A Muslim, a Christian, and a Jew walk in to an Airbnb
A Muslim, a Christian, and a Jew walk in to an Airbnb. They make their supper, lounge on the couch, talk about the days’ events, and giggle – a lot.
It’s not the start of a new ABC sitcom, it’s the contents of a beautiful 48 hours last week in Washington, DC.
Every once in awhile, I am overwhelmed by hope and gratitude. My time on E St NE last week confirmed my deepest conviction: that we can form connections, trust one another, and build a better world, regardless of our faith.
Raheel, Kelli, and I came to DC after putting on a Censored Women’s Film Festival event at the Commission on the Status of Women at the UN in NYC. We held a panel which Raheel and I shared with Sharine Atif, an Egyptian-American filmmaker and Masih Alinejad, an Iranian dissident.
That panel was also an important commentary on what we are told and taught to believe: a Jewish American-Israeli shared a stage with 3 Muslim women. We shared a joint message of sisterhood, empowerment, and human rights. Our conversation did not disintegrate into geopolitics, blame, or hatred;
rather, we found much common ground in our (revolutionary?) idea that there is a global sisterhood that should be standing up for one another.
Contrary to popular belief, Jews, Christians, and Muslims, even Zionist Jews (!) can work together toward women’s rights. We can all be feminists – together – even if we’ve been taught to distrust or malign one another. We can reject that narrative and focus on the bigger picture – together.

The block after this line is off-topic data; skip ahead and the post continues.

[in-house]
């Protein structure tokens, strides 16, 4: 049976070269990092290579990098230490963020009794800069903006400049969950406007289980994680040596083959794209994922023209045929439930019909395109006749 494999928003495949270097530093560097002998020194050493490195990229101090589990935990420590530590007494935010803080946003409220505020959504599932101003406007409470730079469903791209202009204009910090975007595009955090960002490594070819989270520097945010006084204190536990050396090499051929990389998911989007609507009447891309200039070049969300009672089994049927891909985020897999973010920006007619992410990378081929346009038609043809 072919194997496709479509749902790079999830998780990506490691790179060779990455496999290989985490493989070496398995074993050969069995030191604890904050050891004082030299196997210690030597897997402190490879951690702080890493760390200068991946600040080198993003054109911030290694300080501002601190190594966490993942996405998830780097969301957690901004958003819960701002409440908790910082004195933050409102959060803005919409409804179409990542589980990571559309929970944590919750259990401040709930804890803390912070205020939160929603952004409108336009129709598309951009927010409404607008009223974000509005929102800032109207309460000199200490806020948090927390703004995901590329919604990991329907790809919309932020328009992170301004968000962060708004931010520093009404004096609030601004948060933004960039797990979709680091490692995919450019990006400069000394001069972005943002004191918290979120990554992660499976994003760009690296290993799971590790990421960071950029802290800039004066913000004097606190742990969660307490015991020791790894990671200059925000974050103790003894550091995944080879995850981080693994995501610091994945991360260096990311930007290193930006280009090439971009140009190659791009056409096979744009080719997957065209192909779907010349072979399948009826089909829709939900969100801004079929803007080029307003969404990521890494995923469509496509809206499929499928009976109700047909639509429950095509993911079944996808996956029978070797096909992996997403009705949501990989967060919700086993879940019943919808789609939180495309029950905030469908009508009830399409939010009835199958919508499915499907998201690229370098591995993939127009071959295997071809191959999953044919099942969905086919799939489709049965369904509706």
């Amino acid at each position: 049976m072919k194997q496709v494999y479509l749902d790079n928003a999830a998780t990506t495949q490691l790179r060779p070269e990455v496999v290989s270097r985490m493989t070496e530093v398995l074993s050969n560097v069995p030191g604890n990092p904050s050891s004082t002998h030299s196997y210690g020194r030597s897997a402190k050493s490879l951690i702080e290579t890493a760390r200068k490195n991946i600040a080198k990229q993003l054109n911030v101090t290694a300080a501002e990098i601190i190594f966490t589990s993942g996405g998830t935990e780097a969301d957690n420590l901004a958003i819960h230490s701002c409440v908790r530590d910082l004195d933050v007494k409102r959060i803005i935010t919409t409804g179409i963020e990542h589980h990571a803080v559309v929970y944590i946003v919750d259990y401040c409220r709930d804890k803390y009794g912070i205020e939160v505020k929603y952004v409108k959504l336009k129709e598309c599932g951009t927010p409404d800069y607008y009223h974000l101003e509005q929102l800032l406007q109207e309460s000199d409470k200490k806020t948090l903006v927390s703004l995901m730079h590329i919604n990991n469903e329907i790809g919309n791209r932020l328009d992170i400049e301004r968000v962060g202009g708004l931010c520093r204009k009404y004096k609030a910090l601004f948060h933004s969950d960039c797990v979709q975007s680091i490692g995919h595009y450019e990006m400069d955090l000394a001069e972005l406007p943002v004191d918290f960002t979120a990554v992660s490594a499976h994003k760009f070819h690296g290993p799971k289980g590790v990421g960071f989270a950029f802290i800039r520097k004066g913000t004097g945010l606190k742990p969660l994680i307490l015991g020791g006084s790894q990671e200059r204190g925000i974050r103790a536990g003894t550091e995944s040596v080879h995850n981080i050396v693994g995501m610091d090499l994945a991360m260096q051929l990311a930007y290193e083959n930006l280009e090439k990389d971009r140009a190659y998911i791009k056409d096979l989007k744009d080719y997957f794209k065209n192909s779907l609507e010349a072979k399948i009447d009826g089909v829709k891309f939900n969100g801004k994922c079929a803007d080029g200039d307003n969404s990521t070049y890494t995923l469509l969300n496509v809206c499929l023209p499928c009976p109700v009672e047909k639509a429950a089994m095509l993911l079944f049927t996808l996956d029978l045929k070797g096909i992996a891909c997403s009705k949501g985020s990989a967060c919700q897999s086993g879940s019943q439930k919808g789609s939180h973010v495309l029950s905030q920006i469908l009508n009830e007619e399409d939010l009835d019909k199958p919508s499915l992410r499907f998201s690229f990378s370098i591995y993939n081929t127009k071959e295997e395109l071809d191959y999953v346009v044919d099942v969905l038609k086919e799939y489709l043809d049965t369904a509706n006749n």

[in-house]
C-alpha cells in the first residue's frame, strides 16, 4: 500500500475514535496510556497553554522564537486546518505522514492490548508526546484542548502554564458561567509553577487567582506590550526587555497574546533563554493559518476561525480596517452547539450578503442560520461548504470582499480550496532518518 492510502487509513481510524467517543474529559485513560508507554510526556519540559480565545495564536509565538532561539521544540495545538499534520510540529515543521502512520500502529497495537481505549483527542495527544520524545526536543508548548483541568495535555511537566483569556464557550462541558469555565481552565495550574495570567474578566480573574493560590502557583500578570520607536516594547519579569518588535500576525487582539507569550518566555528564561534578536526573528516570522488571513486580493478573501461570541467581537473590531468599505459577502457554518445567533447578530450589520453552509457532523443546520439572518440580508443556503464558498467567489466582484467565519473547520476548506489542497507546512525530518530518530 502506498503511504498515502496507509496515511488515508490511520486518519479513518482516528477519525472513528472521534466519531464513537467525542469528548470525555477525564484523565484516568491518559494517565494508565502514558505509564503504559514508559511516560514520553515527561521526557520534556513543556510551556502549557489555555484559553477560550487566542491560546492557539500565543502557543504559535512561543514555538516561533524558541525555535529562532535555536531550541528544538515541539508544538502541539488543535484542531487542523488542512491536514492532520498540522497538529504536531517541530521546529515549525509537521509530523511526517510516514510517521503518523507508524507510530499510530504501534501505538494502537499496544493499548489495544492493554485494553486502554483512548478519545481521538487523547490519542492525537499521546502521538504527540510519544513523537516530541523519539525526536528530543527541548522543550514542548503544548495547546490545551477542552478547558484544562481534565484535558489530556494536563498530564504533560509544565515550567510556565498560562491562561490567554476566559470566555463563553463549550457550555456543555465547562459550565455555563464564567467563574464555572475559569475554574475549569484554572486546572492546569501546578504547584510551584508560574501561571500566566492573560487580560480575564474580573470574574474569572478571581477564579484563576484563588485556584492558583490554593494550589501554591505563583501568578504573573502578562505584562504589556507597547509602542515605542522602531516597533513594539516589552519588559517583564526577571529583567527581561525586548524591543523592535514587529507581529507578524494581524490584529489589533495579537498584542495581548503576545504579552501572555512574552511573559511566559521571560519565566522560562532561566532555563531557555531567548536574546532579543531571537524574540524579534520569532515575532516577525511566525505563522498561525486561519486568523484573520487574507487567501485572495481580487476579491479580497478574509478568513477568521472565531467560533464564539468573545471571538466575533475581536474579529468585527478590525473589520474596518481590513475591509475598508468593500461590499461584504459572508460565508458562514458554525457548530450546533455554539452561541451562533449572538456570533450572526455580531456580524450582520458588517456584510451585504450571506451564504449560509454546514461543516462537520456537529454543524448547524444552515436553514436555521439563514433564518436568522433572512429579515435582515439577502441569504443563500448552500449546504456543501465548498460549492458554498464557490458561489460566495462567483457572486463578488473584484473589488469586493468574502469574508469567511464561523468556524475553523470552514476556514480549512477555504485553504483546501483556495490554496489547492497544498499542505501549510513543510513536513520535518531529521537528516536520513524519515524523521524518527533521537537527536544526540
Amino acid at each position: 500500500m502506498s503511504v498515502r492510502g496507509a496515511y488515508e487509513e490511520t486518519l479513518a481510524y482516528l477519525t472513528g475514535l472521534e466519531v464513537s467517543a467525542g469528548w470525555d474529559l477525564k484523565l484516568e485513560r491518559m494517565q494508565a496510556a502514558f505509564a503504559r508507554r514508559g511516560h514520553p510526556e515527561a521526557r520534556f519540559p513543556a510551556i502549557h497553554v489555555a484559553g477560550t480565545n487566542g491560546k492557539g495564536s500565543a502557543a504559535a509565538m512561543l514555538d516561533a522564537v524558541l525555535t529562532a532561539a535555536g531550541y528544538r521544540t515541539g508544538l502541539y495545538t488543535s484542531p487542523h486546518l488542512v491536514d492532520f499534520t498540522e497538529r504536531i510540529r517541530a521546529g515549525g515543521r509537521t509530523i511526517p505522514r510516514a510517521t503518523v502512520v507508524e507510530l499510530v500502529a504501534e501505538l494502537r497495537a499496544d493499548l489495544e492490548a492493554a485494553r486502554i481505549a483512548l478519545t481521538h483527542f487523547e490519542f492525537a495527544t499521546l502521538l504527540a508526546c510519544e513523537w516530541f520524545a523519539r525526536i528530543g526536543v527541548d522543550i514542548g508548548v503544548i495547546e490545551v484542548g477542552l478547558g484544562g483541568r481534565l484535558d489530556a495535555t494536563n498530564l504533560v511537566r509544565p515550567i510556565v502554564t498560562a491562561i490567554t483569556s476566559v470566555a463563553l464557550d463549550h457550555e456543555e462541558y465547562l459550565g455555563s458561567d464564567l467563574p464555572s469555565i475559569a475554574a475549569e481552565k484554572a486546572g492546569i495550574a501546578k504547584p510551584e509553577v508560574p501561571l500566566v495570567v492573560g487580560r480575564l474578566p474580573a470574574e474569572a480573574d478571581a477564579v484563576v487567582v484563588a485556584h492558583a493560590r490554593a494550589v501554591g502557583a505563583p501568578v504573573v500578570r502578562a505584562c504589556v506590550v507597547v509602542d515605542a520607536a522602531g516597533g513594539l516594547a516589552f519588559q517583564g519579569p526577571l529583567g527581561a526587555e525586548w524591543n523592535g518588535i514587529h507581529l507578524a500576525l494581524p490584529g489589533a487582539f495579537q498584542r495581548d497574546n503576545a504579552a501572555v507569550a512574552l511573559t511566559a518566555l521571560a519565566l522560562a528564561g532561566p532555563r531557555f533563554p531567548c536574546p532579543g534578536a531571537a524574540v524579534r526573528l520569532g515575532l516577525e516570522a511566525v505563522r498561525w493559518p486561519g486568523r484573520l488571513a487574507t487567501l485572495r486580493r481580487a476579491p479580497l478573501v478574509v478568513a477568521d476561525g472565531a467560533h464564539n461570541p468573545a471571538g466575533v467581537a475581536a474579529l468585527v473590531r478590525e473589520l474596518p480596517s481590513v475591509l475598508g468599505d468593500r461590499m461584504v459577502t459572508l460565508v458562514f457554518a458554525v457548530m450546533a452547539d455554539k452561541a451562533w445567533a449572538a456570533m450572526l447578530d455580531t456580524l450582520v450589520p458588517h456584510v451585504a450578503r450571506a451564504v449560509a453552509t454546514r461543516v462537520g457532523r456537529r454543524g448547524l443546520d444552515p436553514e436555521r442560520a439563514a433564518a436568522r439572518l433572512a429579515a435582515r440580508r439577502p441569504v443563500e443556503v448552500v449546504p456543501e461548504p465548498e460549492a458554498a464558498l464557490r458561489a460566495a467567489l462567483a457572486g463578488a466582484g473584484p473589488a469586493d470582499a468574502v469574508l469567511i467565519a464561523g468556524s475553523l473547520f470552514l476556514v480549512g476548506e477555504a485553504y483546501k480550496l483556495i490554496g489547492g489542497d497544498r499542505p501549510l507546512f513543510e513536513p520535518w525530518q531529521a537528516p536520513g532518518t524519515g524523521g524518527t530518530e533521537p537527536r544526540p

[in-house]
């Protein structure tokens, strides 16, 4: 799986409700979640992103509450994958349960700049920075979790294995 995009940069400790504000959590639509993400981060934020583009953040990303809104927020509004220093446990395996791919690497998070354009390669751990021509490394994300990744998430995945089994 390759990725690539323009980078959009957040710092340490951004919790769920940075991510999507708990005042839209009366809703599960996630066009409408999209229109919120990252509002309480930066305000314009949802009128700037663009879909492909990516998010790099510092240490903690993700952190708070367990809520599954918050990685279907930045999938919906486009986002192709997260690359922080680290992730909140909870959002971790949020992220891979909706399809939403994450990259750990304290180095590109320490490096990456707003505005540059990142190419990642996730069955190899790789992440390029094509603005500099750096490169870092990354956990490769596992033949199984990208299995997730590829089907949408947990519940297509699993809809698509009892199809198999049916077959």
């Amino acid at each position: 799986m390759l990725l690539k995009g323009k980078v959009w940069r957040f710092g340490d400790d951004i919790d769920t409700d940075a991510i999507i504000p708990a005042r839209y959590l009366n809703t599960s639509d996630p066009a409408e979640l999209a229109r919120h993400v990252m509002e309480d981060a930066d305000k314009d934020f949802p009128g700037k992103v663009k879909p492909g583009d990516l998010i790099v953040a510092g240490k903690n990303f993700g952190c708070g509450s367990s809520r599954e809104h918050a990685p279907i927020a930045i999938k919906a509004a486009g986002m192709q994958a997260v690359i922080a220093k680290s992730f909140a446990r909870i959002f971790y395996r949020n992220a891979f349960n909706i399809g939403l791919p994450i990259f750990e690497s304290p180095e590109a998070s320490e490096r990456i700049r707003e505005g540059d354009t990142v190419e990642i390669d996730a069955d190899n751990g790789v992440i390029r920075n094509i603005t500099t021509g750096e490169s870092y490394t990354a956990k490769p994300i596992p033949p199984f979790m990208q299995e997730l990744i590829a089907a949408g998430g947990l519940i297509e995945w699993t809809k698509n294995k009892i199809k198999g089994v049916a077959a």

But back to the AirBNB. Raheel, Kelli, and I tucked into our lovely DC rowhouse. Raheel heated up her Afghani takeaway, Kelli prepared her Paleo meal, and I relished in my kosher deli. We shared happy stories from our days of wonder and delight – a tour celebrating human rights and connectivity – and we anticipated the private screening of Faithkeepers on Capitol Hill the following day. We talked about our families, swapped photos from the previous days, and went over logistics for the next events.
There was no fanfare or even self-awareness; just three women sharing a space and working together with hope, gratitude, and love.